Turning data into a strategic asset is a top priority for many companies across industries. Data (in the form of digitization, analytics, and automation) is especially important to businesses in the mass customization space. Stan Davis, in his 1987 strategy manifesto, “Future Perfect,” coined the term mass customization to describe “generating an infinite variety of goods and services uniquely tailored to customers.” In the consumer space, this could be a product like a photo-book filled with family pictures, or a customized calendar marked with birthdays. For businesses, it might be a banner for a grand opening, or a piece of apparel embroidered with a corporate logo.
Mass Customization: Breaking the Curve
In traditional markets for customized products, each individual production lot entails significant fixed costs. Extensive time and energy are spent specifying and communicating the many minute details required to accurately create the product, negotiations on price and delivery terms are made on a one-by-one basis, machines are set up to produce the items, and the transportation required to deliver it is contracted on an individual basis.
Unless these high set-up costs can be amortized over a long production run, each unit will be very expensive. There is a seemingly iron-clad curve of cost and volume, anchored on one side by mass-production (standardized, high volume, low cost per unit) and on the other by custom manufacturing (bespoke, low volume, high cost per unit).
Mass customization seeks to “break the curve” and produce goods and services that meet individual customers’ needs with efficiency similar to mass production. It does this by systematically sorting high volumes of small orders into homogeneous streams that can be fulfilled in a cost effective way by specialized manufacturing lines.
This enables lower costs, faster speed, more personal relevance, eliminates waste created by high minimum order quantities, and provides more product choice. Recognizing the patterns (what orders should be grouped together) is what enables a successful mass customization business to produce many unique orders in a cost-efficient way.
Data and Mass Customization
Automating manufacturing and logistics is critical to achieve the efficiency of mass customization. All of the essential details of production (e.g. products, customizations, delivery options, suppliers, etc.) that were previously negotiated order-by-order need standardized, structured digital representations and all that data needs to be governed, managed and shared across a network of numerous independent fulfillers.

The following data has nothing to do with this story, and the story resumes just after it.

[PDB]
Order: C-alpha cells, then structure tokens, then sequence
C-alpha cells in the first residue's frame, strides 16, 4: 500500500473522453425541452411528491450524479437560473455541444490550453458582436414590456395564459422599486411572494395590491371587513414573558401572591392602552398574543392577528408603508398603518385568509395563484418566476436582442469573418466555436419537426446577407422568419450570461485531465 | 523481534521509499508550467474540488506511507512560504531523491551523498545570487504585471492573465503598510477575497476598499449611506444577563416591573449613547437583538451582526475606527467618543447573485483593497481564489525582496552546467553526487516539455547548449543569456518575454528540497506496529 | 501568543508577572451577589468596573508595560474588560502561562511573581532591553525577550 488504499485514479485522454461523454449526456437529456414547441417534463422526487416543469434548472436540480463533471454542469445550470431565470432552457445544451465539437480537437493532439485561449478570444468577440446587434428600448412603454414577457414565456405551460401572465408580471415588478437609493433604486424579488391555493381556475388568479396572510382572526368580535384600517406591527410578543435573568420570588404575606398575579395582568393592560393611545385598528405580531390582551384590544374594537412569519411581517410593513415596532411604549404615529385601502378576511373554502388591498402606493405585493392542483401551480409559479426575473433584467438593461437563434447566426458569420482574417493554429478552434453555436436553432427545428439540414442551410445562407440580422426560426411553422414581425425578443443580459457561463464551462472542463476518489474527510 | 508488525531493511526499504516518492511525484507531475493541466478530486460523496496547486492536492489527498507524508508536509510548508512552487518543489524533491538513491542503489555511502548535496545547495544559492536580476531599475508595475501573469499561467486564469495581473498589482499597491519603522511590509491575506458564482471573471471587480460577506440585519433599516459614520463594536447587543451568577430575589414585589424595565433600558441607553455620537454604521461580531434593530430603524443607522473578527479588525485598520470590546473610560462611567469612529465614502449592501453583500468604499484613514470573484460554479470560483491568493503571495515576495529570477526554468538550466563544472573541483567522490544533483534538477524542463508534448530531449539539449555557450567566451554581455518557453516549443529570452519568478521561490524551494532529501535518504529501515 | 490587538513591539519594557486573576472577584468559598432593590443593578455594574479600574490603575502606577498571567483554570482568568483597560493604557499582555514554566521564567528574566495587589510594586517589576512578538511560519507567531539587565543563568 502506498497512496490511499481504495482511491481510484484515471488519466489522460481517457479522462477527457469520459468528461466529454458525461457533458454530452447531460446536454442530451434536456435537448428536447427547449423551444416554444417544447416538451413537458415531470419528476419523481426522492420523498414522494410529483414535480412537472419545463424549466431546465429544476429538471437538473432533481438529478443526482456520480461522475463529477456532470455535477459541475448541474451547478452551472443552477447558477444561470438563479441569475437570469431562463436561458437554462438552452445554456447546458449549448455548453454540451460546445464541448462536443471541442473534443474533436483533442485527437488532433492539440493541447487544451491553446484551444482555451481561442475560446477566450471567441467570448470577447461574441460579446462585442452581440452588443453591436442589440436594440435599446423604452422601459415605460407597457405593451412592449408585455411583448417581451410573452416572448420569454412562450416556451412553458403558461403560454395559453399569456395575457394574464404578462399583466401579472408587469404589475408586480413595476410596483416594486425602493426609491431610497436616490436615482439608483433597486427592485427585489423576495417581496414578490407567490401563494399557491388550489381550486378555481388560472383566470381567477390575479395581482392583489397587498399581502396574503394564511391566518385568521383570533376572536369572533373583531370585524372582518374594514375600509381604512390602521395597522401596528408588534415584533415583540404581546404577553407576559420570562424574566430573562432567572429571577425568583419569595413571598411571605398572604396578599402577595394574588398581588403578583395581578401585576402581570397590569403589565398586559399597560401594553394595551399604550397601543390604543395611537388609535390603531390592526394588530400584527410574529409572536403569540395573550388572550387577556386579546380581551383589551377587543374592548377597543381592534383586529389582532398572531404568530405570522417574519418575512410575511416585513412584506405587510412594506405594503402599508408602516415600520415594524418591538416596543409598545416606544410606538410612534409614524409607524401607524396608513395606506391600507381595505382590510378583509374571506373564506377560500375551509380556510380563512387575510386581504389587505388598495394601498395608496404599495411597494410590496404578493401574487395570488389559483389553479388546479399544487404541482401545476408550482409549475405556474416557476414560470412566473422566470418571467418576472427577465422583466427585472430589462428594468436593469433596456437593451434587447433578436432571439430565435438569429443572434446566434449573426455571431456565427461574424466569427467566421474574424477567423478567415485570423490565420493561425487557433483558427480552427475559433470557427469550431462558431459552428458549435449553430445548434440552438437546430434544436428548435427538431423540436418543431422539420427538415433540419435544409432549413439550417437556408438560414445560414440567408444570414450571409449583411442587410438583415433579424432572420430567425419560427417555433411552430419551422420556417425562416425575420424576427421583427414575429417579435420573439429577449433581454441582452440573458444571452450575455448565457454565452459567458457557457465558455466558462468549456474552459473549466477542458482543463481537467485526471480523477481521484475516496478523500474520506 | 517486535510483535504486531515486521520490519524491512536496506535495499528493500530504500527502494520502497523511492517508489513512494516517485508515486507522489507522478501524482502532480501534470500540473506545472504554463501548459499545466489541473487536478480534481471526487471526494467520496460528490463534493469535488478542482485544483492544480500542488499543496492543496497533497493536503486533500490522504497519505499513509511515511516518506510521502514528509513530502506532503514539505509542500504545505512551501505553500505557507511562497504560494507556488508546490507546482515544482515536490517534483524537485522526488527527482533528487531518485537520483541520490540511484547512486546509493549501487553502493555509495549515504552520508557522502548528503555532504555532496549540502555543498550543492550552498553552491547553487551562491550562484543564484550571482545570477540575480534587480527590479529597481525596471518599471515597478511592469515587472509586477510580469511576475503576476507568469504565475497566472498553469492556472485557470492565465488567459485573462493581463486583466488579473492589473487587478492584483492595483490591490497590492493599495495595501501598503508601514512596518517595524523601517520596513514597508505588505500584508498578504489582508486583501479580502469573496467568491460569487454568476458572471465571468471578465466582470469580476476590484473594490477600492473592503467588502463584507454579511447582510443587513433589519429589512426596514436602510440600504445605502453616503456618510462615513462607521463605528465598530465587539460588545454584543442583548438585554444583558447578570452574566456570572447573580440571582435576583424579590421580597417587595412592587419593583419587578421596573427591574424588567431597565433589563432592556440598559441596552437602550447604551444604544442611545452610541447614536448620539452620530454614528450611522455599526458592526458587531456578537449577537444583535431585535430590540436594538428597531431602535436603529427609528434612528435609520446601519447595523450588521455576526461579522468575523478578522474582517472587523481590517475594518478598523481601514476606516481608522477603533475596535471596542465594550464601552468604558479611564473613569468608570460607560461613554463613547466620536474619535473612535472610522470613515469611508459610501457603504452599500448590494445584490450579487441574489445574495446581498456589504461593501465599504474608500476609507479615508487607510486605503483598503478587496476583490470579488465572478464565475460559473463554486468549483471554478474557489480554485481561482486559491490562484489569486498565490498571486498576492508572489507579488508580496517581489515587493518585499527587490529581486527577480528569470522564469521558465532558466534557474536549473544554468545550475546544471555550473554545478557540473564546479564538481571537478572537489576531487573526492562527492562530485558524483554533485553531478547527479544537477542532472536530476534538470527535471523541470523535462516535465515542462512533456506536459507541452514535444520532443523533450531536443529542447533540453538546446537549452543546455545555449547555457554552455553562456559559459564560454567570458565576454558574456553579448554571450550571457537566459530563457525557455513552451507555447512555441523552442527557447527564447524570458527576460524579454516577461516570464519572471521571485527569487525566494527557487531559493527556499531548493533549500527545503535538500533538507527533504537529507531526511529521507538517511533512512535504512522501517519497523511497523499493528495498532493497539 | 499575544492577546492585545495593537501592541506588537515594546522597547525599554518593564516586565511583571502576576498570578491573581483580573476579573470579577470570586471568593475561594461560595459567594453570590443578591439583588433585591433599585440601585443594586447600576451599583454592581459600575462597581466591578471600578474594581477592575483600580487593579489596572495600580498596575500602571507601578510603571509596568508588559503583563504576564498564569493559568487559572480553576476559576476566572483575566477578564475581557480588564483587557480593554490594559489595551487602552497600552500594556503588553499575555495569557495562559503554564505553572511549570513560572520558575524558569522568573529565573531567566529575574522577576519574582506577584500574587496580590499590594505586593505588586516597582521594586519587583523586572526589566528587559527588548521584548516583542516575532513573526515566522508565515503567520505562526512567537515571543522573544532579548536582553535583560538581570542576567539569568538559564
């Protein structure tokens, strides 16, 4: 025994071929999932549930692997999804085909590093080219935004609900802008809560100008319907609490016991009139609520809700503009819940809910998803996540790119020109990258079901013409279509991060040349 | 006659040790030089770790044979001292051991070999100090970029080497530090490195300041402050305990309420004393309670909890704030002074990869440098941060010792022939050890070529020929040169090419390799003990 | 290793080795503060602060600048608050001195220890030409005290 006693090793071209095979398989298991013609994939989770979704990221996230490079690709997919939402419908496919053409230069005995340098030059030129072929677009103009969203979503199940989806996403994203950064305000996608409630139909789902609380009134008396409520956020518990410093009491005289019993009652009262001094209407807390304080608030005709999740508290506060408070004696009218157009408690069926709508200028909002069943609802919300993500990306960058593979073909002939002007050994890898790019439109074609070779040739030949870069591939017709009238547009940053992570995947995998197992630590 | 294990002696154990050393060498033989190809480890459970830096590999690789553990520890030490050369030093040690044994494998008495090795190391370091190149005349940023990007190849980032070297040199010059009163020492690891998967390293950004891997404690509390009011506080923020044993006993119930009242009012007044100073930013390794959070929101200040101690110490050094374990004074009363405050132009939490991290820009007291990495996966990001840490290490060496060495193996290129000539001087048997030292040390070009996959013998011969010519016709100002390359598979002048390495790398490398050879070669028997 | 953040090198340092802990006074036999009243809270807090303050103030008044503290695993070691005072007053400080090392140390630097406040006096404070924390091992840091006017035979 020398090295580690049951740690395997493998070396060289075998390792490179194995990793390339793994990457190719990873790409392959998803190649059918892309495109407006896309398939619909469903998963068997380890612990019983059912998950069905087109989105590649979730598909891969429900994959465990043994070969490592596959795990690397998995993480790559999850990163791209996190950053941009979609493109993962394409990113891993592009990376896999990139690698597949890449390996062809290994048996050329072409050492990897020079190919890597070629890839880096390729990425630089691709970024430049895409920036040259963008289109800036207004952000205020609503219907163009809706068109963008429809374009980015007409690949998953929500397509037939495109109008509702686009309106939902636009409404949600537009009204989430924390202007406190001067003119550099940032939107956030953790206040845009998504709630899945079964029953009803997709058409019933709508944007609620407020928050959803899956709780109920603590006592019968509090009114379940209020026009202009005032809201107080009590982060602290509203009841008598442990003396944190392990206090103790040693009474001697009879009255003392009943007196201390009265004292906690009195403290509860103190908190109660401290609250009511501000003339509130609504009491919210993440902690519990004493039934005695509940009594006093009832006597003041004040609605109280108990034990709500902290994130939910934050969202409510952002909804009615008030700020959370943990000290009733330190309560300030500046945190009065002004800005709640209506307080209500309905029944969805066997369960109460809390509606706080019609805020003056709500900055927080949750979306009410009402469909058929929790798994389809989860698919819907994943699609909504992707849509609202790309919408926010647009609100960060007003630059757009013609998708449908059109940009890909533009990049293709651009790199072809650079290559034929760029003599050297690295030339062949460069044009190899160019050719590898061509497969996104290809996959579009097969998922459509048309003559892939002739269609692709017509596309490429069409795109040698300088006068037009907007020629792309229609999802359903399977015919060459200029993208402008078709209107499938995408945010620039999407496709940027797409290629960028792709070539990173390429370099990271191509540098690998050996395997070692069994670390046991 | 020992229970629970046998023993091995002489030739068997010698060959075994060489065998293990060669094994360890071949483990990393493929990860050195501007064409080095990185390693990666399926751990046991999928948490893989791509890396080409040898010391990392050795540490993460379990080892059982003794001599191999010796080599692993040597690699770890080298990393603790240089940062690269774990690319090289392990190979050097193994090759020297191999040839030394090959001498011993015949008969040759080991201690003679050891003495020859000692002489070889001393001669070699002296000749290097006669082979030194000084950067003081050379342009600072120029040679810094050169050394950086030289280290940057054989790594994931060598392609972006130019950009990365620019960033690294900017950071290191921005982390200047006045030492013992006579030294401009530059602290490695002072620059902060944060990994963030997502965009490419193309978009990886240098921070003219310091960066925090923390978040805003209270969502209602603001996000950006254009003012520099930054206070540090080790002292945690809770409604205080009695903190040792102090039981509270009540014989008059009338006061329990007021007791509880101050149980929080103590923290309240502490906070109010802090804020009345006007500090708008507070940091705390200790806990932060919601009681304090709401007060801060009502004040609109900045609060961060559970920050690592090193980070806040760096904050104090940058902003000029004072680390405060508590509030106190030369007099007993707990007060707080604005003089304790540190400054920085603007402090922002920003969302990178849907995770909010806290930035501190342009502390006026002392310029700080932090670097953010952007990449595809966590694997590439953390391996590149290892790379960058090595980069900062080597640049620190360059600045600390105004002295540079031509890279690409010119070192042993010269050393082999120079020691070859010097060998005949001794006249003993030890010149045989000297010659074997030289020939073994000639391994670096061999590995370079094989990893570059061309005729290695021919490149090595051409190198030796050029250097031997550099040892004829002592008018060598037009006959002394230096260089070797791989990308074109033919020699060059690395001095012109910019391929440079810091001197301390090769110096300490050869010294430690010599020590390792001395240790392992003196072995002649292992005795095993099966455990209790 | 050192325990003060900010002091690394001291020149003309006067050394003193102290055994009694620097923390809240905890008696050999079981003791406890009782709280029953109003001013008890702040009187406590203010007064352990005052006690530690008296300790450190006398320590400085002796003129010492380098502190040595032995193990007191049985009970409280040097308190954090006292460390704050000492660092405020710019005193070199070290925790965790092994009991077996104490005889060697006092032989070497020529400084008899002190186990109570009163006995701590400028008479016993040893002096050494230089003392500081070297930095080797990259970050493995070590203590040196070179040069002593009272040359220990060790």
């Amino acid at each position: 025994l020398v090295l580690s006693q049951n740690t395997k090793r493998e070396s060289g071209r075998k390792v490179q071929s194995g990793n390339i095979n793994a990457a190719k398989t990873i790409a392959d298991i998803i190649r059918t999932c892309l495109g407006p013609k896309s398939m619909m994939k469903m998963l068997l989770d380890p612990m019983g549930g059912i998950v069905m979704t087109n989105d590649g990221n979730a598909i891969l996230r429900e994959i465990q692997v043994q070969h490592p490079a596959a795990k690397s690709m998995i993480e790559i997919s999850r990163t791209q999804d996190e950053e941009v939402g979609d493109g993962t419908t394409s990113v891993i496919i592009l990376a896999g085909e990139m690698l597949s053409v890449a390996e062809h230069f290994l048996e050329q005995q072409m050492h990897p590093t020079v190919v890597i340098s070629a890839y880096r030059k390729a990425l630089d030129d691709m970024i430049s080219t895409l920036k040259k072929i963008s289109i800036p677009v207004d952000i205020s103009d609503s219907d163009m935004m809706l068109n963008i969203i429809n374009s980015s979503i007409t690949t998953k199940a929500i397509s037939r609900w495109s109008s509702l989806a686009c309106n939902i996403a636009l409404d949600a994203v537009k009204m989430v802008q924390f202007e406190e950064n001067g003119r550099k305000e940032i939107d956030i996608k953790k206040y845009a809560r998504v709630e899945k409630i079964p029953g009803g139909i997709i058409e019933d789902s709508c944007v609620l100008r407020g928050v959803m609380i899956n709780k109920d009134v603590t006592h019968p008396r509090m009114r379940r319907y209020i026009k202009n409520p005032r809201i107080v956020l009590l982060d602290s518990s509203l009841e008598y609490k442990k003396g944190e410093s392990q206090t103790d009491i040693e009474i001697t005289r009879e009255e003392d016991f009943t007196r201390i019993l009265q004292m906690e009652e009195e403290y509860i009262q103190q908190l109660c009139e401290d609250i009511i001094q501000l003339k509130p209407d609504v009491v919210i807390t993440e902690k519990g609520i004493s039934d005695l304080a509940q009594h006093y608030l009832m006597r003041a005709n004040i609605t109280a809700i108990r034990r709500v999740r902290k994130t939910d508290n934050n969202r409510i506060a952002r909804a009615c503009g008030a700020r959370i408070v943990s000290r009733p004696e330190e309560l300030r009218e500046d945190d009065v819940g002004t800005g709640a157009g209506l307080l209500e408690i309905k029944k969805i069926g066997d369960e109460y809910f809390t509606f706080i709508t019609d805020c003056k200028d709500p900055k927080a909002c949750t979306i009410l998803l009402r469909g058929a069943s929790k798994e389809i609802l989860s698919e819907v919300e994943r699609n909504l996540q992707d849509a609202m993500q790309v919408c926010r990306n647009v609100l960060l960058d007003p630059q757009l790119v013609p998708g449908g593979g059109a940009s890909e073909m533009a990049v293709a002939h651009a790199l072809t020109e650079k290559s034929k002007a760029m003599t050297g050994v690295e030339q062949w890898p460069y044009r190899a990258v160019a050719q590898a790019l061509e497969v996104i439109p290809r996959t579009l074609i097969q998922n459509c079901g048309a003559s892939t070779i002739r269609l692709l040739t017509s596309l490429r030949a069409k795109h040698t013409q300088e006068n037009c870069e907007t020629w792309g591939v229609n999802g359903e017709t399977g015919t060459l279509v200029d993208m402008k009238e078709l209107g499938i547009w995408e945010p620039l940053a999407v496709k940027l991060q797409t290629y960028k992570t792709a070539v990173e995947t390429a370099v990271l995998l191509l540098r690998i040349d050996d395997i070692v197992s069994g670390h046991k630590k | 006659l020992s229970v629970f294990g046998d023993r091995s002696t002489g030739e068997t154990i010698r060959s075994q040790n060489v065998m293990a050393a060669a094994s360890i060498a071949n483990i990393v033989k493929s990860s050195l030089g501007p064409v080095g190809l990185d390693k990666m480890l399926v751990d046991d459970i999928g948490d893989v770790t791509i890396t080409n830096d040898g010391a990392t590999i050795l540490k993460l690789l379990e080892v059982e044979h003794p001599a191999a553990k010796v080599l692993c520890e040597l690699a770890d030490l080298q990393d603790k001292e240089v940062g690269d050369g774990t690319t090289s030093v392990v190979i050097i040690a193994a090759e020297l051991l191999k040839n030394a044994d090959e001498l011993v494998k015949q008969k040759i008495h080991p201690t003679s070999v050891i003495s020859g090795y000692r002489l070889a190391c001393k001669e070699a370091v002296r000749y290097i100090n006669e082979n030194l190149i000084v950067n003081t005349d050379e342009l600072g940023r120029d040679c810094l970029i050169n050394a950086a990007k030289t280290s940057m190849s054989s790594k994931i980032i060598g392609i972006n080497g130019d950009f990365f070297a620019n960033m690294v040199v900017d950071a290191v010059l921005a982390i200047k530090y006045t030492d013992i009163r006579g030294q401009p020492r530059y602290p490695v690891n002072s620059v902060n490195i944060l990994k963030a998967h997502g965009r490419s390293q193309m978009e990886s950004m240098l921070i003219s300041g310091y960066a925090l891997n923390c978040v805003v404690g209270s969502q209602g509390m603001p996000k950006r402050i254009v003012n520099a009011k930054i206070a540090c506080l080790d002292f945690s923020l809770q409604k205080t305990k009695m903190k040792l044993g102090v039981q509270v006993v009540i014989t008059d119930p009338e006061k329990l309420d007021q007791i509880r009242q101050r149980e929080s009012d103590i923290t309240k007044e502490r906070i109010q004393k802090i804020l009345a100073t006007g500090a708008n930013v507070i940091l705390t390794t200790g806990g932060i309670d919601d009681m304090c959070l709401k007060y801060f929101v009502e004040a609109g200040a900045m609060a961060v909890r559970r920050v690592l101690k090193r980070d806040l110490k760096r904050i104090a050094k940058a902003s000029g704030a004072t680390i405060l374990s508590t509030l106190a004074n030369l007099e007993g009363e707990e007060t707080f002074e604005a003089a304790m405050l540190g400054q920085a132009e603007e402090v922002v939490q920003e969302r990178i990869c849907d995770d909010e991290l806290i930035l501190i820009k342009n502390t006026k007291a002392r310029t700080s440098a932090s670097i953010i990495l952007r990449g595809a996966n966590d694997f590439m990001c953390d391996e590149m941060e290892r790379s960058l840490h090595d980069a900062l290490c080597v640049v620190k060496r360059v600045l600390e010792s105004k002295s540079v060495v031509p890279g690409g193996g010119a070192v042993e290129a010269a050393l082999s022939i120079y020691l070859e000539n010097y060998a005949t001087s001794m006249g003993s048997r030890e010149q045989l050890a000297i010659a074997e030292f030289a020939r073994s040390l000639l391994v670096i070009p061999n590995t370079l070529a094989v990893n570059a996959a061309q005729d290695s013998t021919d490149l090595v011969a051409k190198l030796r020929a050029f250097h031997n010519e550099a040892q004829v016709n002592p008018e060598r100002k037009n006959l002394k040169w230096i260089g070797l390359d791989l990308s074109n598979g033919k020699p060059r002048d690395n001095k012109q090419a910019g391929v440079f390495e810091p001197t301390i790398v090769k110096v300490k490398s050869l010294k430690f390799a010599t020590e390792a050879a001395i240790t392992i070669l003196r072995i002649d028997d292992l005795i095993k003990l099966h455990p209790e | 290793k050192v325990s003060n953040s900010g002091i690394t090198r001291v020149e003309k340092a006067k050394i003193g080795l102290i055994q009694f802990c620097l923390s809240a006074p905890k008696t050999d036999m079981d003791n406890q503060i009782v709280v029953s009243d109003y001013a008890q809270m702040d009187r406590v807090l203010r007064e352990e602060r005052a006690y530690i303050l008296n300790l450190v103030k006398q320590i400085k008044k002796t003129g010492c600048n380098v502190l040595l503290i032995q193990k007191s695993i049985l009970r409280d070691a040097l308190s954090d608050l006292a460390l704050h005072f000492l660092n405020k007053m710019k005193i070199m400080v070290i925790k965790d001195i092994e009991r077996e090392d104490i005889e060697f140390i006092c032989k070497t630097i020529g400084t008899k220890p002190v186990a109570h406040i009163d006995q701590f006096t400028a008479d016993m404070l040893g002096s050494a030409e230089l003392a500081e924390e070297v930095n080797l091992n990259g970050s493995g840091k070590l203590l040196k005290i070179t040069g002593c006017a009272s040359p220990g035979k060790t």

In order to make production efficient, automation and ML are deployed to optimize decisions about where, when, and on what equipment to produce a product. Streaming analytics can be used to production and provide fast feedback to different actors in the process: for example, between customer care and a production facility.
Data is also an essential element of the product customization process. Creating a product like a promotional brochure requires walking a customer (who may not know much about printing) through a complex set of design decisions. Mass customization businesses often use technology to democratize design and make it as easy as possible to create a customized product that looks great. Machine learning can play an important role here; for example by enhancing customer images with resolutions too low for print, or predicting whether text in a given size and color will be legible on a particular product.
There is a natural tension between the need to systematize and create a design experience that is easy, and the need to give users more control over the product. The same approach that provides welcome reassurance to a customer without any design experience may be too limiting for customers with a more sophisticated knowledge of design. Mass customization businesses need to leverage data to deeply understand their customers in order to accurately predict the degree of customization help that a customer will need and provide it in time. Building this rich customer profile has the added benefit of enabling highly personalized and compelling e-commerce experiences that make transactions smooth for customers.
The mass customization approach is transforming the market for customizable goods by making uniquely-tailored products broadly accessible, with a wide variety of benefits to both producers and consumers.
Data and analytics, automation, and machine learning are essential components of mass customization, and we anticipate that technology advances in these areas will only accelerate this transformation in years to come.
(The author Christopher Bova is Senior Director, Technology at Cimpress and the views expressed in this article are his own)